The Legislature, in permitting the continuation of overlapping coverage for injured persons where an automobile owner chooses not to coordinate, could not, in 1974, have had in mind the reason suggested by the majority of enabling injured persons covered by an HMO plan to have a choice of physician and ability to obtain medical care "outside the service area." In 1974, because other health coverage was provided by insurers, freedom of choice of physician and portability of coverage was a feature of all other health coverage.

Michigan citizens who have other health coverage generally have such coverage through an insurer, not a provider such as an HMO. The reason suggested by the majority does not explain why a person whose other health coverage was, or is now with BCBSM, Prudential, Metropolitan, Aetna, or another health insurer, would continue to pay the higher premium for uncoordinated coverage. Even those whose coverage is through an HMO may be content, as was the plaintiff in the instant case, with the choice of physician provided by the HMO. The majority has yet to supply a reason for an automobile owner opting to pay the higher premium for uncoordinated coverage, other than to have overlapping coverage and the possibility of a double recovery.

The majority observes, in response, that "it is not the responsibility of the health insurer to provide the benefit the insured seeks from the no-fault carrier," he "contracted for uncoordinated benefits from his no-fault insurer, which he received, and for coordinated coverage from his health insurer, which he received. That the insured did not get more than his bargain is not a problem to be rectified by either the health insurer or this Court."

Ante, p 759, n 13.
The majority states:

In response to Justice LEVIN's dissent, post, pp 772-773, in which it is asserted that the majority has not provided a reason that an insured would purchase uncoordinated no-fault insurance other than double recovery, we observe that even if double recovery is the aim of the insured, it is not the responsibility of the health insurer to provide the benefit the insured seeks from the no-fault carrier. While it may be obvious that the insured wanted double recovery, the fact remains that he only contracted with one of the two necessary parties. He contracted for uncoordinated benefits from his no-fault insurer, which he received, and for coordinated coverage from his health insurer, which he received. That the insured did not get more than his bargain is not a problem to be rectified by either the health insurer or this Court.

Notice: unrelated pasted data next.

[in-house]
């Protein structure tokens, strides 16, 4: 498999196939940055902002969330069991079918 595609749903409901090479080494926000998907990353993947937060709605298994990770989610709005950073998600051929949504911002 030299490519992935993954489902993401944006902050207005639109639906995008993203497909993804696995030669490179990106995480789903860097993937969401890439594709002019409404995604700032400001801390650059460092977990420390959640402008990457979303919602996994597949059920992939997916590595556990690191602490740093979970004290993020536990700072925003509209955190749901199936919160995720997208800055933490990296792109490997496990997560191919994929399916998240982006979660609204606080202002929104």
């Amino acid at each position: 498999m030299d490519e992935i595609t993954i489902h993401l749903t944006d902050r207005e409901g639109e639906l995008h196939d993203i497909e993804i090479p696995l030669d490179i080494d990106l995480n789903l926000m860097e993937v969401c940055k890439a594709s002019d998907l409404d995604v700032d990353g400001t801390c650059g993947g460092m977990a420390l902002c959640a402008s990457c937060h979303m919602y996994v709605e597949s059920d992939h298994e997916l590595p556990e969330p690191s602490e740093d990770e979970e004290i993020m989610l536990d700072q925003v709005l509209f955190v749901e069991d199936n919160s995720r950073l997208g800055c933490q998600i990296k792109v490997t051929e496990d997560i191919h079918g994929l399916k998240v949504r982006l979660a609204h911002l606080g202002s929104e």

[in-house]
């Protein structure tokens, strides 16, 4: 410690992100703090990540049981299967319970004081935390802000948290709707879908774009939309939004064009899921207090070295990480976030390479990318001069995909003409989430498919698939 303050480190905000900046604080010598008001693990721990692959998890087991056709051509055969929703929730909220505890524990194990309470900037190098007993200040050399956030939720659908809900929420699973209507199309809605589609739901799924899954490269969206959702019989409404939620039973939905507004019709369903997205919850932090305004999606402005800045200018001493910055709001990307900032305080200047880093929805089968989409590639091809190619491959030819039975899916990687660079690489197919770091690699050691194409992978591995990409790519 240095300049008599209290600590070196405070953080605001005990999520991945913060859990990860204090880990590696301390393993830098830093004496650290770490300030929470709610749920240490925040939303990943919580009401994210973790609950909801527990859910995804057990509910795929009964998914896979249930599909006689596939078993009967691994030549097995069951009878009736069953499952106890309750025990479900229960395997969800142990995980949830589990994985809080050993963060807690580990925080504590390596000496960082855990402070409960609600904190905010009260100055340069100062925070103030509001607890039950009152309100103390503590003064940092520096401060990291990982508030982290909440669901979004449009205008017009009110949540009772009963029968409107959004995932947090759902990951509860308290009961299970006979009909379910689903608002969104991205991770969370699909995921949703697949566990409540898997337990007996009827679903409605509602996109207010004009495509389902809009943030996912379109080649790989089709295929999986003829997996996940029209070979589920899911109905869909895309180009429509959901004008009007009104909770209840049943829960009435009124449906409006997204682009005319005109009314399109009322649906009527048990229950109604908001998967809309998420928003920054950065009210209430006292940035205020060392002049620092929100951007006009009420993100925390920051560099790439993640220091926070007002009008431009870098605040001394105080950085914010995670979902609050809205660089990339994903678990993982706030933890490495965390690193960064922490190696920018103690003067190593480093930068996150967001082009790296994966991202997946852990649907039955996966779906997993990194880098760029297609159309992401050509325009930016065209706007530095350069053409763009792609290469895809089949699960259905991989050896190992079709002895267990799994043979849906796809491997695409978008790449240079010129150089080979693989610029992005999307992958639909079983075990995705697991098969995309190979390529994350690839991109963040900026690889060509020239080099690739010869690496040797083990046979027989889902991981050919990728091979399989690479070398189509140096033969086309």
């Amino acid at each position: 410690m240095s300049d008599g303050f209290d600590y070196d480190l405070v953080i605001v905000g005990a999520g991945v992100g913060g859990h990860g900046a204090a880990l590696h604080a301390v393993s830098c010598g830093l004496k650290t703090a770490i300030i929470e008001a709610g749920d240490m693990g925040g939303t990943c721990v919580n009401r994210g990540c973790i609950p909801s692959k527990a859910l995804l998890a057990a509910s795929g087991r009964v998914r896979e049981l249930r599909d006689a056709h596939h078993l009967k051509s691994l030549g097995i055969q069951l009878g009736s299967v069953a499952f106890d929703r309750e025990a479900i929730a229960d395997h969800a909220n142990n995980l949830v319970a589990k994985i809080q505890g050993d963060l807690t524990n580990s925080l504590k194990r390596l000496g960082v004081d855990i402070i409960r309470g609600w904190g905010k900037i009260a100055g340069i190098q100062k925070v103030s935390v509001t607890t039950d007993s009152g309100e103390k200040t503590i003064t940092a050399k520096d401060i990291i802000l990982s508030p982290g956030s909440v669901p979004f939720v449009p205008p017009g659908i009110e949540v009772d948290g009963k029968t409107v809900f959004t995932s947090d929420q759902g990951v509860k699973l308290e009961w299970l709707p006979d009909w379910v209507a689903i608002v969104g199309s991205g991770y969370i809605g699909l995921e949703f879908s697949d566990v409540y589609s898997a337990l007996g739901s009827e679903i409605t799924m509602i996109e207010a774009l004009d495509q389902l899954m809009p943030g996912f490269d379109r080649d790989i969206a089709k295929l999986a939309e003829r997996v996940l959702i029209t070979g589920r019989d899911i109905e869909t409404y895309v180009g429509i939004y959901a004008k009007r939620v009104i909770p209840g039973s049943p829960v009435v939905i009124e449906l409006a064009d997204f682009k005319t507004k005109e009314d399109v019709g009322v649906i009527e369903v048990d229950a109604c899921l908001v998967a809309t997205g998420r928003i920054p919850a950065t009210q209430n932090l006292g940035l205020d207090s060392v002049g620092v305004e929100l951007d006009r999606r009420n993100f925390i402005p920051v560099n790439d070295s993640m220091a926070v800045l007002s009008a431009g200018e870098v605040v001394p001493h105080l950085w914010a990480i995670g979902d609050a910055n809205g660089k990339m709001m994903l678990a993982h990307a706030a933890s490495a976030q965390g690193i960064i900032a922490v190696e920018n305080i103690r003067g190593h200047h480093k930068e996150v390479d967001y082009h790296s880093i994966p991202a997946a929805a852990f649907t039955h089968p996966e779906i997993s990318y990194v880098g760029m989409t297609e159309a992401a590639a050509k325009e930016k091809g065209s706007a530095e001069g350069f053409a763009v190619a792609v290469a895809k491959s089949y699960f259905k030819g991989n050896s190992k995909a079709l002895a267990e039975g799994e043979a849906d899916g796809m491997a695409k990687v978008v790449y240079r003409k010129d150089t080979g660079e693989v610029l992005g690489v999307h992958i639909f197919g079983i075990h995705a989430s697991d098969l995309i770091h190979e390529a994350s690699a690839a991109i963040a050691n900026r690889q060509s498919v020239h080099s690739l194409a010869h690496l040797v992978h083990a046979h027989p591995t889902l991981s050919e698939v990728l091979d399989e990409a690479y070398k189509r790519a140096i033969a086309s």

The statement that the "fact remains that [the automobile owner/insured] only contracted with one of the two necessary parties" seems inconsistent with the next sentence, stating that he "contracted for uncoordinated benefits from his no-fault insurer . . . and for coordinated coverage from his health insurer."

The automobile owner/insured in Federal Kemper also "contracted for . . . coordinated coverage from his health insurer." He did not, however, receive coordinated coverage from his health insurer. He received, contrary to his contract with the health insurer, un"coordinated coverage from his health insurer." This Court so mandated, in Federal Kemper, in order to effectuate the legislative intent in enacting § 3109a; the Court was of the opinion, contrary to what the majority says today, that it was "the responsibility of the health insurer to provide the benefit [reduced no-fault insurance premium rates] the insured seeks from the no-fault carrier."

This Court, in Federal Kemper, saw that implementation of legislative intent required that result even though § 3109a does not specifically "regulate," "substantively dictate the terms," or control "the status of health insurance" or "prohibit health insurers from including coordination of benefit clauses in the coverage provided by the health insurance policy."

Ante, p 750.

Ante, p 754.